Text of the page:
European leaders on Tuesday proposed awarding the powerful presidency of the European Commission to German Defense Minister Ursula von der Leyen, an ally of Chancellor Angela Merkel.
The European Parliament needs to give final approval, but, if confirmed, von der Leyen would be the first woman to fill the European Union’s top job.
Among other picks announced Tuesday: Belgian Prime Minister Charles Michel as the next president of the European Council, International Monetary Fund director Christine Lagarde to head the European Central Bank, and Spanish Foreign Minister Josep Borrell as the EU’s foreign policy chief.
Those decisions came after weeks of negotiations, including one marathon session that began Sunday evening and continued until Monday afternoon.
Wrangling for the EU’s senior posts is always complex, but this year’s negotiations reflected an increasingly divided Europe. The talks broke the record for length of an EU summit and continued even after the European Parliament began its new five-year session on Tuesday.
The continent’s center-right bloc has held the presidencies of the European Commission, Council and Parliament in recent years. This time around, though, the pan-European party’s first pick for Commission president, Manfred Weber, failed to command support among the leaders of the EU’s 28 countries. He had never held office outside the European Parliament, and some leaders felt his resumé was too slim for the top job.
A compromise emerged in the form of Dutch Social Democrat Frans Timmermans. But Timmermans had gained enemies in Central Europe after confronting the leaders of Hungary, Poland and Romania with concerns about the health of their democracies.
“Frans Timmermans is not the candidate of compromise. Frans Timmermans is the candidate who is strongly dividing Europe,” said Polish Prime Minister Mateusz Morawiecki. “He certainly doesn’t understand Central Europe, doesn’t get the Europe which is emerging now from the post-Communist collapse.”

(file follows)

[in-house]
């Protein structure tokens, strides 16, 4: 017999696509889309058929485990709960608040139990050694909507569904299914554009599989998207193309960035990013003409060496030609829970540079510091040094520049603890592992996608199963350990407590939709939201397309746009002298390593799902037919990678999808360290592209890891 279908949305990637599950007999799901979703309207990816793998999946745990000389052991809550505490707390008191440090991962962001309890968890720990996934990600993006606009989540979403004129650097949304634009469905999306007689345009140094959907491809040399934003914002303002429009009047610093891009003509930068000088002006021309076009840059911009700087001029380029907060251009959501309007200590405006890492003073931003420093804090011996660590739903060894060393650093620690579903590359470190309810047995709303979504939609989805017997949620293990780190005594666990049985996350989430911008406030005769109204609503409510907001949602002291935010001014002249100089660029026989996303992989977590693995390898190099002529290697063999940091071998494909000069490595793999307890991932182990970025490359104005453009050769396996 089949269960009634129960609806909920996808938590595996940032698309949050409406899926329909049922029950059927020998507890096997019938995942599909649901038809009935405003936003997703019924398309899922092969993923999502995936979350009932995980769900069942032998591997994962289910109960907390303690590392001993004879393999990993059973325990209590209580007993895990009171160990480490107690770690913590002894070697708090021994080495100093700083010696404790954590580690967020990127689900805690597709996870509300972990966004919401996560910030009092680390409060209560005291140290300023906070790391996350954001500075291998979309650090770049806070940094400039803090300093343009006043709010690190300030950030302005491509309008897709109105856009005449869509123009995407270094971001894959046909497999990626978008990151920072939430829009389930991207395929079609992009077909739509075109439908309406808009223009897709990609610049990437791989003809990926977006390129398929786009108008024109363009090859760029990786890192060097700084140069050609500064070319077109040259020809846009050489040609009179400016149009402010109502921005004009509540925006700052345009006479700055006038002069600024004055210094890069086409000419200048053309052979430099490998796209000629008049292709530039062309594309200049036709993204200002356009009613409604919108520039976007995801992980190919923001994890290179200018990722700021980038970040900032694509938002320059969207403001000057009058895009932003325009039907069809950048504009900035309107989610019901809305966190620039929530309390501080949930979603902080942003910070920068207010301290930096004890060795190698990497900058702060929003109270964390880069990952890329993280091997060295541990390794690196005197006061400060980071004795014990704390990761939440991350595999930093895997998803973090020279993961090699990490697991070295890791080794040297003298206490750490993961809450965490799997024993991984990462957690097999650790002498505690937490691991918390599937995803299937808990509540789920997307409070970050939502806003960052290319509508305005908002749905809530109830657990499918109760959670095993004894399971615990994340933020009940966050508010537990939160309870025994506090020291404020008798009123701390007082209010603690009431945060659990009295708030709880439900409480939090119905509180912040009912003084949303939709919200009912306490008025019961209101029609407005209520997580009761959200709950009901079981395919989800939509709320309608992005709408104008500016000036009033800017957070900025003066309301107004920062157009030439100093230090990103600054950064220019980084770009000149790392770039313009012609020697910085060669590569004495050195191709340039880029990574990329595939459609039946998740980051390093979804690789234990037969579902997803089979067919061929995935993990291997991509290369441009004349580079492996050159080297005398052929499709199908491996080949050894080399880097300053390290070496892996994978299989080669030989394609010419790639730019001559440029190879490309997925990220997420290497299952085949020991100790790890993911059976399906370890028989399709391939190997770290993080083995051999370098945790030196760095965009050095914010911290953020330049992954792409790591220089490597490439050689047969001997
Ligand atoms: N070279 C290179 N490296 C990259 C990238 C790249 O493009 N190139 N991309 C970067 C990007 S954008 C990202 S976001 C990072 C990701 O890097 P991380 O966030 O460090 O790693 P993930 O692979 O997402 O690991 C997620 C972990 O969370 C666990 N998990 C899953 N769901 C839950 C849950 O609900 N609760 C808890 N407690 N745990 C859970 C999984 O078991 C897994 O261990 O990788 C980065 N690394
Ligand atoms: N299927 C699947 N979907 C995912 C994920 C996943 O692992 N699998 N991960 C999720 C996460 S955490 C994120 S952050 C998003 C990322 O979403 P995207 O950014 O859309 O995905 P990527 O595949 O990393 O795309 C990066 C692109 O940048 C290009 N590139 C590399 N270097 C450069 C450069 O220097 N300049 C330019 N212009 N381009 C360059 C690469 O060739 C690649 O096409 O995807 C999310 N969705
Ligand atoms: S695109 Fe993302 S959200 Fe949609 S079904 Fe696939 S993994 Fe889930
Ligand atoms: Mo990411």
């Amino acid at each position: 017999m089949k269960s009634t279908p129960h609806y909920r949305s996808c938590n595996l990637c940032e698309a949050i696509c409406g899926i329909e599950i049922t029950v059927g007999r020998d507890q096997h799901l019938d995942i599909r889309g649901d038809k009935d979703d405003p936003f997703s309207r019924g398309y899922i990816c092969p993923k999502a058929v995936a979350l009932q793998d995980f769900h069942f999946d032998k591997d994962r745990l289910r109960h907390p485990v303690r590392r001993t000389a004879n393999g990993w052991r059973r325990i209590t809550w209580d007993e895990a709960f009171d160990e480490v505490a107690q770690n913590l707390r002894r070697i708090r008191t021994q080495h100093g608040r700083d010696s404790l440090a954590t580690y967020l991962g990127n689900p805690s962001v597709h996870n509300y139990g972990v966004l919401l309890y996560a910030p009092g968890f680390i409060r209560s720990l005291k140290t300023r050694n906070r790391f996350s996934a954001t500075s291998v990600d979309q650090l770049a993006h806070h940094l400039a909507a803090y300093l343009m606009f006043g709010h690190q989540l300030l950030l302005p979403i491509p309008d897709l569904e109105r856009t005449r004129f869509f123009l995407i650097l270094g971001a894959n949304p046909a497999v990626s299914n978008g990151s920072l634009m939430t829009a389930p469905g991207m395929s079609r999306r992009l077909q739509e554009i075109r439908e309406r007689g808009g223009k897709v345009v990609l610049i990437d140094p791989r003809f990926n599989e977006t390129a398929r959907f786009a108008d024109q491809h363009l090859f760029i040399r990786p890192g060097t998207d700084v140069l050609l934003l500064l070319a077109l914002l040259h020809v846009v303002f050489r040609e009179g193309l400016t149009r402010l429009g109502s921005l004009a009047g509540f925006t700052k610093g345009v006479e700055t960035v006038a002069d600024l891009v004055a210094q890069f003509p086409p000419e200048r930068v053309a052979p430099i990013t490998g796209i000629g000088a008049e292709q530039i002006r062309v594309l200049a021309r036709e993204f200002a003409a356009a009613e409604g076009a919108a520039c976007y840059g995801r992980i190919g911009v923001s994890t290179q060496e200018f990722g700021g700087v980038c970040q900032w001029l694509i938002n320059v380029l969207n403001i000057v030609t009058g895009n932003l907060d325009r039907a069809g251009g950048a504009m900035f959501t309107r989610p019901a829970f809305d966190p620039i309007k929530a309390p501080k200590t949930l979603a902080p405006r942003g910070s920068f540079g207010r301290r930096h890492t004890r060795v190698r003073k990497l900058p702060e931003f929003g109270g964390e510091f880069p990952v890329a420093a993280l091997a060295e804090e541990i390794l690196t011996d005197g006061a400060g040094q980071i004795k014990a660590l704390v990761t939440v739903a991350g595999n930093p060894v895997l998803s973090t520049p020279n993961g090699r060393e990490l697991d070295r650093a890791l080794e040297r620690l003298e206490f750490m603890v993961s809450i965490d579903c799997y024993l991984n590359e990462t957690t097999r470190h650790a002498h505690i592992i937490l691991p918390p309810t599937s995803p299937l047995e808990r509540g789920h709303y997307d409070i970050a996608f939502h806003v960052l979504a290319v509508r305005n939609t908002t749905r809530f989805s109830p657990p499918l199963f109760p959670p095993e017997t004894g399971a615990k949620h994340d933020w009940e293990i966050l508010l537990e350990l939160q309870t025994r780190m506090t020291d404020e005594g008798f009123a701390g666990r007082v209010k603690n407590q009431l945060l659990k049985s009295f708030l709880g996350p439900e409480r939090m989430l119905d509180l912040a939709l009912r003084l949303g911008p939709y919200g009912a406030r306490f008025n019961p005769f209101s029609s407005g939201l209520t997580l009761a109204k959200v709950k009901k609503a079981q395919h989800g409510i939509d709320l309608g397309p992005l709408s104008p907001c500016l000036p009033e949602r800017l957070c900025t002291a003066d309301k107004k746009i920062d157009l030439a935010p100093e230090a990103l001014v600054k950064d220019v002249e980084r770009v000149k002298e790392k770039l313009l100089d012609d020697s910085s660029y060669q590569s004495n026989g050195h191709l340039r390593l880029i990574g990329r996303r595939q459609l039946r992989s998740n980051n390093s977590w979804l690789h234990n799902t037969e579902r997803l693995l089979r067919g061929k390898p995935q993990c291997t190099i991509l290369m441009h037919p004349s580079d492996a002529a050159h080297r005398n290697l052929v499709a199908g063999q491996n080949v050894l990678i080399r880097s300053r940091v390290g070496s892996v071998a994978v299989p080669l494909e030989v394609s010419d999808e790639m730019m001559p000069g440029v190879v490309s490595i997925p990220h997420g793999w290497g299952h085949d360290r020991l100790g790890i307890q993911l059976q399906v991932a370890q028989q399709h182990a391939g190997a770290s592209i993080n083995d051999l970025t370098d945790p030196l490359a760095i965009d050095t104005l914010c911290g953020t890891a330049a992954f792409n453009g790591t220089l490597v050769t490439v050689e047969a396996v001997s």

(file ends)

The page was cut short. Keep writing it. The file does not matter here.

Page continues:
Some leaders also said they wanted more women represented in the highest ranks of the EU.
Von der Leyen, 60, has emerged as a tough advocate for Germany and NATO in her years as defense minister. At home, she has pushed for more defense spending, a major focus of dispute with the United States. Abroad, she has cheered the value of diplomacy and multilateralism, in implicit rebuke to President Donald Trump.
But she has also come under fire for the woeful state of the German military, which suffers from years of underinvestment and neglect. Many helicopters can’t fly. Many tanks don’t drive.
Von der Leyen was born in Belgium to a former EU civil servant and is the mother of seven children. She is seen as a Francophile.
Germany has at times held back from seizing the reins of the most powerful EU job, fearing blowback since it is already the biggest economy in Europe and the deciding force within the EU.
But with the pick of von der Leyen, Merkel showed she was ready to cement her legacy in Europe by installing a close ally to the top job. Merkel herself is on her way out, a weakened force at home and abroad.
The European Commission is the bureaucratic arm of the European Union, a 32,000-employee-strong juggernaut charged with writing EU regulations and enforcing them. Its reach is global: the digital privacy laws that it wrote have forced changes by U.S. tech companies. Its antitrust enforcement is often more aggressive than in the United States. And, in concert with European leaders, it has tried to push an ambitious plan to fight climate change.
The European Commission’s president is empowered to strike trade deals on behalf of the 500 million EU citizens, negotiate Brexit and enforce Europe’s powerful regulations. The influence of the job reaches far beyond European borders, since its standards often force changes across the globe.
If confirmed, von der Leyen would replace Jean-Claude Juncker, 64, a former Luxembourg prime minister, who served as European Commission president since 2014.